Differences in Cardiopulmonary Fitness Between Boy and Girls With Repaired Tetralogy of Fallot

Yung Liang Chang, Tzu Hsuan Kuan, Chia Hsin Chen, Yi Ju Tsai, Guan Bo Chen, Ko Long Lin, Sheng Hui Tuan

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1 Citation (Scopus)


Objective: Many studies have demonstrated that patients with repaired tetralogy of Fallot (rTOF) have generally poorer cardiopulmonary fitness (CPF). However, little is known about how the disease results in different CPF in each sex. Therefore, this study aimed to investigate whether sex (and gender) differences affect CPF in children and adolescents with rTOF. Methods: This retrospective study recruited adolescents and children (aged 10–18) with rTOF following an acute stage of tetralogy of Fallot (TOF) who received cardiopulmonary exercise testing (CPET) in the past 10 years. CPF was determined by symptom-limited CPET with a treadmill under ramped Bruce protocol. Boys and girls were categorized into groups based on body mass index (BMI) and fat mass index (FMI). The BMI was grouped by Taiwanese obesity cutoff points. The FMI was categorized by the body fat percentage. Excess adiposity was defined as (1) “overweight” and “obese” by BMI and (2) greater than the sex- and age-specific 75th percentile of whole subjects by FMI. Results: A total of 185 participants (104 boys and 81 girls) with rTOF were recruited for the final analysis. Within the BMI category, 76 boys and 63 girls were in the normal group, whereas 28 boys and 18 girls were in the excessive adiposity group. Within the FMI category, 77 boys and 60 girls were in the normal group, whereas 27 boys and 21 girls were in the excessive adiposity group. The analysis of the body composition of rTOF subjects showed that there was no statistically significant difference between the subgroups of the two sexes, but both showed a smaller body size than normal Taiwanese children. When comparing the CPF within different BMI and FMI groups, the children in the excessive adiposity group had significantly lower values in metabolic equivalents (MET) at anaerobic threshold, peak MET, and measured peak oxygen consumption (VO2) to predicted peak VO2, regardless of sex. Moreover, boys (60.90%) presented poorer CPF than girls (74.22%, p < 0.001). Conclusion: In Taiwan, patients with rTOF had poorer CPF than healthy peers. This study found that girls with rTOF had better CPF than boys with rTOF. The effect of gender stereotypes on sports participation and self-efficacy might be one of the contributing factors; however, further investigations are warranted to determine the causal effect.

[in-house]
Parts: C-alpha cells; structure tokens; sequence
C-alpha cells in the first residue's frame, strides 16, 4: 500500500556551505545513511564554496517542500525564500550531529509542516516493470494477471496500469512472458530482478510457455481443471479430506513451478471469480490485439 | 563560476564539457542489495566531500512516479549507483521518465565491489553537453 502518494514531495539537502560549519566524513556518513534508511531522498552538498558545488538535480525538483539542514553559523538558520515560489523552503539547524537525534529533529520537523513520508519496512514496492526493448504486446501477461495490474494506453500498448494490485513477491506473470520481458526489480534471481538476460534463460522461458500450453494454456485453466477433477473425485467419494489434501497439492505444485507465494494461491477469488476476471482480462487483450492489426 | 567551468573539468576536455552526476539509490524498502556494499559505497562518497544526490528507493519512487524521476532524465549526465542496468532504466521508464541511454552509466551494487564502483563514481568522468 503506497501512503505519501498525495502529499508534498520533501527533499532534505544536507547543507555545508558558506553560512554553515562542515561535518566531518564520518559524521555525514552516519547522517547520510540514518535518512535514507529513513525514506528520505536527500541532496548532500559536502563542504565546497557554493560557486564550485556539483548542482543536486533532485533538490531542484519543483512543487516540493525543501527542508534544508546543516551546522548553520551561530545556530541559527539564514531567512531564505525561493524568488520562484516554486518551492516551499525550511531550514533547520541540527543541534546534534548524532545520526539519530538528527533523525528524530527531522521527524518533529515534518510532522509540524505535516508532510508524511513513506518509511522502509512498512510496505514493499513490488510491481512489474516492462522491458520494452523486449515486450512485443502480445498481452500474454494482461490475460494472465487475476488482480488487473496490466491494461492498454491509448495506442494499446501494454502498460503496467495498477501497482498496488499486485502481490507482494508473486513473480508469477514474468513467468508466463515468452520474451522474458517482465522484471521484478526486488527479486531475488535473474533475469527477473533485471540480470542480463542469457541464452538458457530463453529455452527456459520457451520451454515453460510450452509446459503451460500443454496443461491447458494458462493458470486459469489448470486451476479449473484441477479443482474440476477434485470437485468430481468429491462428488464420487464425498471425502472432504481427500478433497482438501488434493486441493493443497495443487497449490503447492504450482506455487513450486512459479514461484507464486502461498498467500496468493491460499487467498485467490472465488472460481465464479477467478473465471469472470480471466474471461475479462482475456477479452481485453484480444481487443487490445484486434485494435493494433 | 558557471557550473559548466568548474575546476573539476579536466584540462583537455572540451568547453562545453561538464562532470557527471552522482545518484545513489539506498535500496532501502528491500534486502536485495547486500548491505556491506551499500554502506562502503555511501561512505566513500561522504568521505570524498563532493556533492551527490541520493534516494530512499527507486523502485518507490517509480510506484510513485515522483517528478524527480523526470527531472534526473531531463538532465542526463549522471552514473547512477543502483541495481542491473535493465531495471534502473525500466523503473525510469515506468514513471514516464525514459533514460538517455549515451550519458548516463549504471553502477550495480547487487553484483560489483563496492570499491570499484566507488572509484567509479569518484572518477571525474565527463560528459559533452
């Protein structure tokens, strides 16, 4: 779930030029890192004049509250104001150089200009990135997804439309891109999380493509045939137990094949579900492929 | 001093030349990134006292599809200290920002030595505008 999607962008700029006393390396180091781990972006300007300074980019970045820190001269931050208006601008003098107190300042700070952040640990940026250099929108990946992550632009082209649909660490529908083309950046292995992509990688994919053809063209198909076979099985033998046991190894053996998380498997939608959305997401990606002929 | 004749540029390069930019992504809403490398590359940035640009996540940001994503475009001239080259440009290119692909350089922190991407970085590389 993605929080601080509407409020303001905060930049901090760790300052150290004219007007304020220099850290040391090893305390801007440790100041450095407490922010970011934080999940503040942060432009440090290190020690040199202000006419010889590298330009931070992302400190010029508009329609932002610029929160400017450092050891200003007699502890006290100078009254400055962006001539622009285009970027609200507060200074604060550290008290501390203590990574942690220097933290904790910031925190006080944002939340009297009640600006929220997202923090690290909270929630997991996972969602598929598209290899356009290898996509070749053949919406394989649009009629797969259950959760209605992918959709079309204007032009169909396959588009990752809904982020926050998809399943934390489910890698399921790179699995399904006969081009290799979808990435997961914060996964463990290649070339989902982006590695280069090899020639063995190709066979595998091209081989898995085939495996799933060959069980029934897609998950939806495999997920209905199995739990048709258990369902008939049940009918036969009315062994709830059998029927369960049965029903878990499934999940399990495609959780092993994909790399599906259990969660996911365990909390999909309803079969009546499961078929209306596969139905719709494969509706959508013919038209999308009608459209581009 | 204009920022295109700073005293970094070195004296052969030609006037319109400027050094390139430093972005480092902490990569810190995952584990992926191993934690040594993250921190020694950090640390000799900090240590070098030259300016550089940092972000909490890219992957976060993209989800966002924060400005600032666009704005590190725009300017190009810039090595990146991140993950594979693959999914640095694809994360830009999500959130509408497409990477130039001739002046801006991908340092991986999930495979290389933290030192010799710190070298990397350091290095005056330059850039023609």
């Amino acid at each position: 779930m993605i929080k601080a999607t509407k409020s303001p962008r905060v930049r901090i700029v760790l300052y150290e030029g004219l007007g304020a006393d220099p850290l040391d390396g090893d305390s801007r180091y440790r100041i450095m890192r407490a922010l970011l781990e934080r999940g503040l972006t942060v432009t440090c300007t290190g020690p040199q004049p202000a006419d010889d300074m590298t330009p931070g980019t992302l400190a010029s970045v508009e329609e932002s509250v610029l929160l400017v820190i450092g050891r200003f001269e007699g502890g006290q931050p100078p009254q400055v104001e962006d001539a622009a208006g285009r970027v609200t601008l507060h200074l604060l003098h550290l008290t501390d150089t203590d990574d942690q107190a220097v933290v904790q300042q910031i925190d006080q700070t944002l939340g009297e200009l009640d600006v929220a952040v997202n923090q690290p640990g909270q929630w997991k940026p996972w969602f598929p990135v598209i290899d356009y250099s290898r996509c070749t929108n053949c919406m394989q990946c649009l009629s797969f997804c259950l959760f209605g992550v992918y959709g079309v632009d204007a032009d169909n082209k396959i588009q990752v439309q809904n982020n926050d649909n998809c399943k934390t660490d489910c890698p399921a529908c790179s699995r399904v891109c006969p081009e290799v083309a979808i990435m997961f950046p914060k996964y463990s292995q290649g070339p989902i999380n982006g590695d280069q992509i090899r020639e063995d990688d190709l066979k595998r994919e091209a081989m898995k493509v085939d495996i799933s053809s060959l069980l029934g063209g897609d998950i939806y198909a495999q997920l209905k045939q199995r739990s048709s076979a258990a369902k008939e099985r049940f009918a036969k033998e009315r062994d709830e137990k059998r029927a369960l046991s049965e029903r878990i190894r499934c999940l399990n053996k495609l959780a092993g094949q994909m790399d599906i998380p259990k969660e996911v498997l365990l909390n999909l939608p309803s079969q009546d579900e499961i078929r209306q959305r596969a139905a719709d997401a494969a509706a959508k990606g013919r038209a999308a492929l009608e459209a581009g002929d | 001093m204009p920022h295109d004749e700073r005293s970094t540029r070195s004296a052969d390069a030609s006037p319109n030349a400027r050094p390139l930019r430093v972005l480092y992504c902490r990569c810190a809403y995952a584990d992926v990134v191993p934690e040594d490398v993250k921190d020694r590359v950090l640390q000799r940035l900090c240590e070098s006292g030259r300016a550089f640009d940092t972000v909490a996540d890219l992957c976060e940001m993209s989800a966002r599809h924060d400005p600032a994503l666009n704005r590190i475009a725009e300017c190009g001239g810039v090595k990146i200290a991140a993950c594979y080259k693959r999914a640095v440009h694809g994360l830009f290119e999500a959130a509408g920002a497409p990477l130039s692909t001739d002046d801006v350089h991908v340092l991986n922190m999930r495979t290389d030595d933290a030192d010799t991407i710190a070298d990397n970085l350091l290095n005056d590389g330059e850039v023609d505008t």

Original languageEnglish
Article number911825
JournalFrontiers in Pediatrics
Publication statusPublished - 2022 Jul 6

All Science Journal Classification (ASJC) codes

  • Pediatrics, Perinatology, and Child Health


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